Goldie: Mostly books being published as ebooks apart from coffee table expensive publications. No money to be made that way, only through being asked to participate in festivals and talks. I predict that it will get even harder to make a living as a writer. And because so many people are placing their novels on line, it will become even more difficult to be noticed.
Morgen: Where can we find out about you and your writing?
Goldie: Please look up my website www.goldiealexander.com and my blogwww.goldiealexander.com/blog where I give lots of advice for emerging writers.
Morgen: Is there anything else you’d like to mention?
Goldie: I would love some feedback on what I have written from readers in the UK as well as Australia. If anyone is interested in some of the books on my website and would like to buy one, please email me on firstname.lastname@example.org.
Morgen: Is there anything you’d like to ask me?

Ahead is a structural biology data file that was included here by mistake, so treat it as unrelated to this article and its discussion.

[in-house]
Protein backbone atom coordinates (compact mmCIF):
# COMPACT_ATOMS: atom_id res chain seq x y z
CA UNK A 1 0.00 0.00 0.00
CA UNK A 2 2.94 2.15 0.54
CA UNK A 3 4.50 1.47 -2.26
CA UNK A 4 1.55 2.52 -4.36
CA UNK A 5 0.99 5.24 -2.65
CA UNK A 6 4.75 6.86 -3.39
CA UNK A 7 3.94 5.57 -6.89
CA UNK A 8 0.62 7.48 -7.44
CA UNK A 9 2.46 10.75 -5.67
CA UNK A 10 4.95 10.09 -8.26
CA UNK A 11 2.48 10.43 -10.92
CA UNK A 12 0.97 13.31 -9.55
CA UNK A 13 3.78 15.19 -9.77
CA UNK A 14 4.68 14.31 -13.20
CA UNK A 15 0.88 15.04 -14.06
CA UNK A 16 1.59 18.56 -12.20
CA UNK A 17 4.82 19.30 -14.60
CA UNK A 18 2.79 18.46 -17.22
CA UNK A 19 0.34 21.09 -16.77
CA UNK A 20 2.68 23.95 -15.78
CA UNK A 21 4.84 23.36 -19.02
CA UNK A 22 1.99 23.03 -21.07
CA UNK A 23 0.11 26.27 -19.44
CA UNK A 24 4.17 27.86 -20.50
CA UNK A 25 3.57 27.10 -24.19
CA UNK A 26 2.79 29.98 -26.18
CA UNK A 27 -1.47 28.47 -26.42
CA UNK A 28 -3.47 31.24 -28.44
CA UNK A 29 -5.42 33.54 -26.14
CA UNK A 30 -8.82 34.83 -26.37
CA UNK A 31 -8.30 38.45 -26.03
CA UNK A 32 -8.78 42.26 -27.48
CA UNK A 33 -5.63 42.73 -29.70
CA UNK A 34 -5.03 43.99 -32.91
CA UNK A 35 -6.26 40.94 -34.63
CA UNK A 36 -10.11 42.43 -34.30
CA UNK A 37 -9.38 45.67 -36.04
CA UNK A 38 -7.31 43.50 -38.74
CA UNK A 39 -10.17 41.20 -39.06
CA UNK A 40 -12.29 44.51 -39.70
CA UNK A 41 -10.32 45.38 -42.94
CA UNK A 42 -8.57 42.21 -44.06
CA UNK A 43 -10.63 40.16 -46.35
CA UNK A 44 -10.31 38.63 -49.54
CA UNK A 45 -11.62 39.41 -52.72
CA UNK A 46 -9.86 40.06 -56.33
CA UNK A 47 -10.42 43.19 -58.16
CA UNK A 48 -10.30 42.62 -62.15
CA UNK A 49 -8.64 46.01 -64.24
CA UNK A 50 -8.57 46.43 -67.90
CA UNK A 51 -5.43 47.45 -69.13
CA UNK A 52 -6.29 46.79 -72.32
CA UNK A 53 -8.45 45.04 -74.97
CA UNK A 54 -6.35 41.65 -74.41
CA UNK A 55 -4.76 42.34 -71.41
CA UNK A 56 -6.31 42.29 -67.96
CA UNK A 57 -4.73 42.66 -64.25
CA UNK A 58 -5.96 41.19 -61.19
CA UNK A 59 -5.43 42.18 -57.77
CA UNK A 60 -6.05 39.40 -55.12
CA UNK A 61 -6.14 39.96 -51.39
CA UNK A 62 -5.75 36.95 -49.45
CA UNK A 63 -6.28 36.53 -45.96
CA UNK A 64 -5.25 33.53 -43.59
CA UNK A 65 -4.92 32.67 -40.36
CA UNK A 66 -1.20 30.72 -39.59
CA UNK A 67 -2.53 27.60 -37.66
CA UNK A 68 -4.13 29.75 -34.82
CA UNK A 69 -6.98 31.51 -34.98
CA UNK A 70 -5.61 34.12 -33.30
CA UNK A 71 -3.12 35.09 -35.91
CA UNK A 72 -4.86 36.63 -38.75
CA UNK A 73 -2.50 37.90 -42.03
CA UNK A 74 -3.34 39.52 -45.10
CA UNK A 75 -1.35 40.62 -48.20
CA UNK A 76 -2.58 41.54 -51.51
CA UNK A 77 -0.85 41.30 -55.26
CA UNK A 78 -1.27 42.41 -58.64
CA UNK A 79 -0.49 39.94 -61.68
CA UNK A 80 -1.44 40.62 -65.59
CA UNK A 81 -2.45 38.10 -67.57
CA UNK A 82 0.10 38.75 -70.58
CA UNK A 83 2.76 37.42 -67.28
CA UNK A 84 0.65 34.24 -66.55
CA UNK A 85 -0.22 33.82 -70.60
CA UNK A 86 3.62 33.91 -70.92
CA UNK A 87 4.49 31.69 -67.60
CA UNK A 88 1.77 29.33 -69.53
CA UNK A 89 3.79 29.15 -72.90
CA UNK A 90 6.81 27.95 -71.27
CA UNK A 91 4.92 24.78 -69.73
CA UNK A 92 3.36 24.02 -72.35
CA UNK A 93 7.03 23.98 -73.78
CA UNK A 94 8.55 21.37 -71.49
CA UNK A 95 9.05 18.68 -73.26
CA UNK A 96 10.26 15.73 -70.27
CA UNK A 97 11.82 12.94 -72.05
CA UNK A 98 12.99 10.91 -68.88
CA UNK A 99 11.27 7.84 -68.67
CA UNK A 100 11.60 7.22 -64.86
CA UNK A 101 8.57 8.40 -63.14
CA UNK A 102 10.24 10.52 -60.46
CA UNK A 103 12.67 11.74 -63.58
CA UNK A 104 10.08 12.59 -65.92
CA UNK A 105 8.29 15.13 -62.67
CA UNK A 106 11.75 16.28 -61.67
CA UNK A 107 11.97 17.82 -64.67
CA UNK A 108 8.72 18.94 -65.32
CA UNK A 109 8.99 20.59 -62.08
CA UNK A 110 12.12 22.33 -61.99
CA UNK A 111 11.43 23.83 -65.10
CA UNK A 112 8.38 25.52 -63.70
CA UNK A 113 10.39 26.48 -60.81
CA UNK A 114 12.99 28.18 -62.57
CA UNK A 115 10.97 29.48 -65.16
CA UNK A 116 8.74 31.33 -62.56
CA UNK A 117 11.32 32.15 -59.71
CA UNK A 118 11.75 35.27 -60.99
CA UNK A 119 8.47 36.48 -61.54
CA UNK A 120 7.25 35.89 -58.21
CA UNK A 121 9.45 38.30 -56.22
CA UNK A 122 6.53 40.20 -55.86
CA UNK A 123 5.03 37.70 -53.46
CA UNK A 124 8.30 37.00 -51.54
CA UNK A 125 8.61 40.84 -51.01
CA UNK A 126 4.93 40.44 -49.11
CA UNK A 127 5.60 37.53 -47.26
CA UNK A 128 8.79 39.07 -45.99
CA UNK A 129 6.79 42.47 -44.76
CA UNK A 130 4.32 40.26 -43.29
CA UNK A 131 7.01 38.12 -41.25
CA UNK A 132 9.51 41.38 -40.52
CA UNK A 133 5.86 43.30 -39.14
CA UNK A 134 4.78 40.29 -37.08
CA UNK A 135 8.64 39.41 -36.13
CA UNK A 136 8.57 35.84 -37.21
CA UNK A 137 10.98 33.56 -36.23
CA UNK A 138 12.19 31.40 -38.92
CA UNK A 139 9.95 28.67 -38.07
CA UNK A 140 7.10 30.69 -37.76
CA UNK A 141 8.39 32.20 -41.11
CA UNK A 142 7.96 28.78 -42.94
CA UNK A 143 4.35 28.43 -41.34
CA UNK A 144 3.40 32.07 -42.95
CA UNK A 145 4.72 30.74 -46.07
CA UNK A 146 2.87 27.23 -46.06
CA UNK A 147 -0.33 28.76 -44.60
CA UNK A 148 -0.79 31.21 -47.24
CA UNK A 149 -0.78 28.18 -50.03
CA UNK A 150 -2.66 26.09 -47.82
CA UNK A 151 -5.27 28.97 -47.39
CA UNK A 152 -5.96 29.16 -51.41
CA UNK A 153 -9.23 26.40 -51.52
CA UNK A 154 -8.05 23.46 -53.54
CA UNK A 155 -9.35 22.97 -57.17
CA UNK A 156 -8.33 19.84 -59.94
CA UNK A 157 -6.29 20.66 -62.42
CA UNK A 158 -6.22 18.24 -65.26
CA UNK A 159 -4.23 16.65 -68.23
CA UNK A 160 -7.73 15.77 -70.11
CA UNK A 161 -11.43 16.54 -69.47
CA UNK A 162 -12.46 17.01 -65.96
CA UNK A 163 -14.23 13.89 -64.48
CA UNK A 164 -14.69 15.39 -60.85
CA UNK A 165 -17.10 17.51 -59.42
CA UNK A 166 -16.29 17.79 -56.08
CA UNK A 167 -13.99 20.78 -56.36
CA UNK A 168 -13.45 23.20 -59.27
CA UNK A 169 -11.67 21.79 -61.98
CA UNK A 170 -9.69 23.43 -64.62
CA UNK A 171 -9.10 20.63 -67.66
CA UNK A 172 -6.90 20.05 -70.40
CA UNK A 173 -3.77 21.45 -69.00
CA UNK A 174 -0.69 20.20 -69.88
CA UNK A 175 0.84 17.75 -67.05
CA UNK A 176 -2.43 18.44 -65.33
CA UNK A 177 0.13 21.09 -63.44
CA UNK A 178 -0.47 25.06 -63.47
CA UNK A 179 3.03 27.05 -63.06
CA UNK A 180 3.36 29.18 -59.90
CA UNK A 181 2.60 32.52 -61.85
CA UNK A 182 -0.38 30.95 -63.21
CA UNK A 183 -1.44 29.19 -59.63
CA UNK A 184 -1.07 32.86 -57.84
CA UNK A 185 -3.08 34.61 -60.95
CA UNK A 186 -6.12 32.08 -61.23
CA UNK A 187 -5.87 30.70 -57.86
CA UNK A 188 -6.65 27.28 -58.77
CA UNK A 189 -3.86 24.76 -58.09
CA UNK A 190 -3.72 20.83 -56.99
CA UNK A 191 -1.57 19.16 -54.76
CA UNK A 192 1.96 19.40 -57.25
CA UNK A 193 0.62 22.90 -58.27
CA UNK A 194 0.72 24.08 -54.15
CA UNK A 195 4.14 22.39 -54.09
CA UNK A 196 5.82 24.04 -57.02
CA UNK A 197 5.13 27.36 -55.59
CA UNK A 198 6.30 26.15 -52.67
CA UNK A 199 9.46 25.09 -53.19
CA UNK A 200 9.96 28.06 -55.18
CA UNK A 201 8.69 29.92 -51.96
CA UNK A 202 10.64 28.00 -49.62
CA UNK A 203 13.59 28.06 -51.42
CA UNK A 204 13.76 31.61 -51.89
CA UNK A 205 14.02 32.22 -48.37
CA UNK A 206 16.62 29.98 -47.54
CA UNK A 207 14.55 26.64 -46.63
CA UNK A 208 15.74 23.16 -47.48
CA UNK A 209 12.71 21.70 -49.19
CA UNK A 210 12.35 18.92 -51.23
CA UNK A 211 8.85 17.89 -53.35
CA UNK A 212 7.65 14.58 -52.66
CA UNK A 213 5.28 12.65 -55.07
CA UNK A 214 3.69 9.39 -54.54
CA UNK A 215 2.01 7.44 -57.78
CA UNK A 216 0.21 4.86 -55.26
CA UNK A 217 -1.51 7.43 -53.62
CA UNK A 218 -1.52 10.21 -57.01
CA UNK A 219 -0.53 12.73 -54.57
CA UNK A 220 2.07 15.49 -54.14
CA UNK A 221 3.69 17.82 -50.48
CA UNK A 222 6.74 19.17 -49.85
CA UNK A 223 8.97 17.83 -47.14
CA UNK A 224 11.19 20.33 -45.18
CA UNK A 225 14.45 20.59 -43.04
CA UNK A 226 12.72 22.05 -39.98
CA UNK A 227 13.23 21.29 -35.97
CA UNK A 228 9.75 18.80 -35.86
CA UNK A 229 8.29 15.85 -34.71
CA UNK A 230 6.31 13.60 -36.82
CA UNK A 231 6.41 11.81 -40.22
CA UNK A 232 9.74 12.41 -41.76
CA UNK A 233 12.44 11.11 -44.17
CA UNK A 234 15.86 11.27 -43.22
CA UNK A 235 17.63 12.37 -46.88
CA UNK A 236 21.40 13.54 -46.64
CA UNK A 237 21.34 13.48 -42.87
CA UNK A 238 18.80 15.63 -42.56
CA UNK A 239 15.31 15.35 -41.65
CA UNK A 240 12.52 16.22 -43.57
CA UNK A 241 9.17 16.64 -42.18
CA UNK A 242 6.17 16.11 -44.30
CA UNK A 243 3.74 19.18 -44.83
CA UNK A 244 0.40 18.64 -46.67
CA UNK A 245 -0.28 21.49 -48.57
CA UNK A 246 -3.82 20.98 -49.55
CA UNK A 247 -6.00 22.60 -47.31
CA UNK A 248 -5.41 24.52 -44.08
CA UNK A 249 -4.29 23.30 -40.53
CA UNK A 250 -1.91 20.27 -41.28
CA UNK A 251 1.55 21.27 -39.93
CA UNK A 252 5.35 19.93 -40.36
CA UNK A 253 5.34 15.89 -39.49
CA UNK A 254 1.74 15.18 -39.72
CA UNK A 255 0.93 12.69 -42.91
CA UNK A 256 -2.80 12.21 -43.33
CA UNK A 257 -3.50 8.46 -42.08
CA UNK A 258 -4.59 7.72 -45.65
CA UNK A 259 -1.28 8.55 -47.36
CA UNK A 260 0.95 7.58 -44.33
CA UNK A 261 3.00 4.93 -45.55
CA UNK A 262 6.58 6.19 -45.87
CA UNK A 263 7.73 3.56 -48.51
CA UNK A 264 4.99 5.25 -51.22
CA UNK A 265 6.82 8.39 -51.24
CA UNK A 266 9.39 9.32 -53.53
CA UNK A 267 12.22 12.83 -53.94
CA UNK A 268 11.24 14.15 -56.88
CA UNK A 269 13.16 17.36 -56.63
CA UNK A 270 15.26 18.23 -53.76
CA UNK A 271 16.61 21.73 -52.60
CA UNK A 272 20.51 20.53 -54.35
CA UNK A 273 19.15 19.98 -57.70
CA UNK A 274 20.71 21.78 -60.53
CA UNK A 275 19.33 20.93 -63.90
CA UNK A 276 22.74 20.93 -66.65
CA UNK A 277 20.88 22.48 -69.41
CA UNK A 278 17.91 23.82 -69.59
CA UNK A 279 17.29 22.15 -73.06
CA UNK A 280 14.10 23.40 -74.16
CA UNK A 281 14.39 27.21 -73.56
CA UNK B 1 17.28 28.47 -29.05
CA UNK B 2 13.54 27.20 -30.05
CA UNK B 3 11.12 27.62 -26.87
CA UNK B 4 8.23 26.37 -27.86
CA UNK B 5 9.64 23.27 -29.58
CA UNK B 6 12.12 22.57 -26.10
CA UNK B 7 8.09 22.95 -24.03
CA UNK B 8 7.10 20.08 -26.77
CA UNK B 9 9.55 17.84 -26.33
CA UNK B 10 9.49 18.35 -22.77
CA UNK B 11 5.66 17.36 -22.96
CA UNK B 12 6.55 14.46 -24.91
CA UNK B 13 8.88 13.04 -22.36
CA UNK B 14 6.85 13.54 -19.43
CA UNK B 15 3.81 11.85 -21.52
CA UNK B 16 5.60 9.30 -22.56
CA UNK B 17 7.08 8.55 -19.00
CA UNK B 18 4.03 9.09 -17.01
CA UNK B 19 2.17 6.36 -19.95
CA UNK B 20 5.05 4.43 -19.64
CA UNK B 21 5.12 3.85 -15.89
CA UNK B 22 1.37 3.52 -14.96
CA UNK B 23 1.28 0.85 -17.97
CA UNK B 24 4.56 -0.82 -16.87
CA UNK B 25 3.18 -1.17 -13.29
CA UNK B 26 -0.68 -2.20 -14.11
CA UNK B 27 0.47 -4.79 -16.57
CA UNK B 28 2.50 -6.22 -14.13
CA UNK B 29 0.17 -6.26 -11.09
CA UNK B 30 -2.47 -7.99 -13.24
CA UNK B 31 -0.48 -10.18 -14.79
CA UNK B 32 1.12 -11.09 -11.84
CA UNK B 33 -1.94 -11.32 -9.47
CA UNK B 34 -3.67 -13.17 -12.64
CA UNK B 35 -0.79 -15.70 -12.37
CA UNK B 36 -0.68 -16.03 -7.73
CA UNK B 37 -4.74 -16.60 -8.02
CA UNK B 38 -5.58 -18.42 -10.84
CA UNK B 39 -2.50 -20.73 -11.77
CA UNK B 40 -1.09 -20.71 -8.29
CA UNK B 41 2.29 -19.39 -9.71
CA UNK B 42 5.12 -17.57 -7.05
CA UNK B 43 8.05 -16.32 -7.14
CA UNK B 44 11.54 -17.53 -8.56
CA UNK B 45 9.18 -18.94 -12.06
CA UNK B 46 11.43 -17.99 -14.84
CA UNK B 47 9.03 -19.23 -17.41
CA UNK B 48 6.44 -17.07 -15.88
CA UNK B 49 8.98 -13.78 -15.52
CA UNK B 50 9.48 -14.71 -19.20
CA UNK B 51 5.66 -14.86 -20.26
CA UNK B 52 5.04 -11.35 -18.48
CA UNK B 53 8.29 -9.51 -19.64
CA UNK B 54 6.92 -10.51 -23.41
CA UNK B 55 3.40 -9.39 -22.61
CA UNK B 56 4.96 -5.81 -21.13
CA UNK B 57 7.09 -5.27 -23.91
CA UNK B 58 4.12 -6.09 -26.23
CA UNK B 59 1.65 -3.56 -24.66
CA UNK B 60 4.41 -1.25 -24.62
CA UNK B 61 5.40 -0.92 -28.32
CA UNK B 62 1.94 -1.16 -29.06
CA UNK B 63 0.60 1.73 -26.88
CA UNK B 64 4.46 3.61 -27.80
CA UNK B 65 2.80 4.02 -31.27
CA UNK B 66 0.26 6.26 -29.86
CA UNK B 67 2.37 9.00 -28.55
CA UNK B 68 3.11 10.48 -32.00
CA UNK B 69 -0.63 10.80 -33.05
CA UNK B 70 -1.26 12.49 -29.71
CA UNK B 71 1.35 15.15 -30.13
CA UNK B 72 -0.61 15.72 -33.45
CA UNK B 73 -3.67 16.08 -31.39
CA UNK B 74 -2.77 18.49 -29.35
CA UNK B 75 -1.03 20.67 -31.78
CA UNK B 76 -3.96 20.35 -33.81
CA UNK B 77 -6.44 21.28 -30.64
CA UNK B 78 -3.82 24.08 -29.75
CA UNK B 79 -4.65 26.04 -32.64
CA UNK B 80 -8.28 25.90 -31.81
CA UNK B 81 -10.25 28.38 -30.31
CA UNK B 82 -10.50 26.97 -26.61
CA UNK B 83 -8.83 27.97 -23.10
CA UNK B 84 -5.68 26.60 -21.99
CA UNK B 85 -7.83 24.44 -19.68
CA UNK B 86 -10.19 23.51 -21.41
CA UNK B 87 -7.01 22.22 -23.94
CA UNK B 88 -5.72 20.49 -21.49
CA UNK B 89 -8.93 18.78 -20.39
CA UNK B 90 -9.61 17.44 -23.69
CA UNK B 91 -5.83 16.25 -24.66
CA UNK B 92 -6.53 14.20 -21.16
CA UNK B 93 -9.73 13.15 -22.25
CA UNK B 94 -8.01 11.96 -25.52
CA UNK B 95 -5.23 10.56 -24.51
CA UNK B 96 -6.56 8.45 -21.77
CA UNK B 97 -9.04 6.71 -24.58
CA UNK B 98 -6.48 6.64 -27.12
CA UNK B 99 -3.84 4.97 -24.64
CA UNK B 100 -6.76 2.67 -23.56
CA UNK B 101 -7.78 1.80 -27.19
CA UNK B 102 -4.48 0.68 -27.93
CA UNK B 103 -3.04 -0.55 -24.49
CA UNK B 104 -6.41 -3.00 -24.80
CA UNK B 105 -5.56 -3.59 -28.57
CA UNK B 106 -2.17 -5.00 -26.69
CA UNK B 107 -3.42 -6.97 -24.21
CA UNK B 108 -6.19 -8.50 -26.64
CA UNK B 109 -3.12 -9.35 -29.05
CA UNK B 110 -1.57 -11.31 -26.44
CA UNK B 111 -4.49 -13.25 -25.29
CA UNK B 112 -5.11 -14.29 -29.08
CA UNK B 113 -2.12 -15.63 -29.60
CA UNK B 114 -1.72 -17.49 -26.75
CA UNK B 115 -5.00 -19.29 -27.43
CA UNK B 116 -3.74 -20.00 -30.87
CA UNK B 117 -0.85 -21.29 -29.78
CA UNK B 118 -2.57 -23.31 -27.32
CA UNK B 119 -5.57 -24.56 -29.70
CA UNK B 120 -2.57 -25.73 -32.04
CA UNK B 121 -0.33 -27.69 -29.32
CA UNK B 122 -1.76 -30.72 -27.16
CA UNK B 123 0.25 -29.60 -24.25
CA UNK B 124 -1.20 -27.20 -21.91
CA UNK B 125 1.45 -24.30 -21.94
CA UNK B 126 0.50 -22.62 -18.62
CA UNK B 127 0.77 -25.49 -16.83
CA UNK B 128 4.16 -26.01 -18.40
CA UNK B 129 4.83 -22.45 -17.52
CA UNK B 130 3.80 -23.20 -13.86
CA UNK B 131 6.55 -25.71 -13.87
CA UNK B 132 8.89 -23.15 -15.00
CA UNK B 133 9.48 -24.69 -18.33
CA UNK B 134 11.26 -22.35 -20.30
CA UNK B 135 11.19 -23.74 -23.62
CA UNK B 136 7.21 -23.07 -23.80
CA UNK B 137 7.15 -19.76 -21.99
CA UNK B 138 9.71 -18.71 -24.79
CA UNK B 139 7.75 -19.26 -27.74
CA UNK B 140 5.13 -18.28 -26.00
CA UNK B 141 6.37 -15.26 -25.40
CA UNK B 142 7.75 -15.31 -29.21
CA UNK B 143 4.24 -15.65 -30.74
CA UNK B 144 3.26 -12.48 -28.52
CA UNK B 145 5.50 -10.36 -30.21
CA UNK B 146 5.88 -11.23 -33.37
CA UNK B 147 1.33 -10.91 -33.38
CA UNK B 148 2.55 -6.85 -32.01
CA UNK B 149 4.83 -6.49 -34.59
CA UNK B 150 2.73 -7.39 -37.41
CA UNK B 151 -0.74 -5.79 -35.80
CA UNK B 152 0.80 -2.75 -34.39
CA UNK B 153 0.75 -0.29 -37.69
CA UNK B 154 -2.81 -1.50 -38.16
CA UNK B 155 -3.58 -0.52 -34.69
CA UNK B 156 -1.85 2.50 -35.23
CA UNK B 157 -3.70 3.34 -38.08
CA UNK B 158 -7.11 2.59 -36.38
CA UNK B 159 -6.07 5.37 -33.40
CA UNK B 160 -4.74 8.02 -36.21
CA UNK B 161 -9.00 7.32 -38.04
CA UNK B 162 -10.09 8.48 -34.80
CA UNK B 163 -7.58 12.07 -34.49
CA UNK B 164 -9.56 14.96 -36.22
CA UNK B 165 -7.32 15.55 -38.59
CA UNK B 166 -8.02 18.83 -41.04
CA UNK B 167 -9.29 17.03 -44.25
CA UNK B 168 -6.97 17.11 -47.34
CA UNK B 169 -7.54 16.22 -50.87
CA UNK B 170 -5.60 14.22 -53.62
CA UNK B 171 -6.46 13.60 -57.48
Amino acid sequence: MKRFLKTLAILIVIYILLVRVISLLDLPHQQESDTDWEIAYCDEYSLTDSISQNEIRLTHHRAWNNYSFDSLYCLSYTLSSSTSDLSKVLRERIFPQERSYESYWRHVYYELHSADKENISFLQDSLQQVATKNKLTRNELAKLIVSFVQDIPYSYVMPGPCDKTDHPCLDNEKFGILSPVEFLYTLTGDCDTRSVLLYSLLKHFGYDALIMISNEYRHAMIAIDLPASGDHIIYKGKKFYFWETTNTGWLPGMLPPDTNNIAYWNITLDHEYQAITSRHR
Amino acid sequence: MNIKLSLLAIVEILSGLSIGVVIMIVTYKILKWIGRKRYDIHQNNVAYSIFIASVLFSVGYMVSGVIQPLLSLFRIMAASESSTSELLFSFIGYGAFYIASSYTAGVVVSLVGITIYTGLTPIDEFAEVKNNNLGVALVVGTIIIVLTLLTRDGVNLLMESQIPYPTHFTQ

Goldie: Wow! Haven’t we covered almost everything? Joking aside, just to thank you for allowing me to participate in your blog.
I then invited Goldie to include an extract of her writing and here is the opening of “Dessi’s Romance”:
I prop my right leg onto a stool and poke a knitting needle inside the walking boot It’s early. Just after nine. My mother, Hannah, is at work. My father, Graham, is hammering in the backyard. My brother, Jeremy, is at school. The silent TV flickers between commercials and scenes from a bloody terrorist attack. For all I care, it could be announcing the start of World War Three…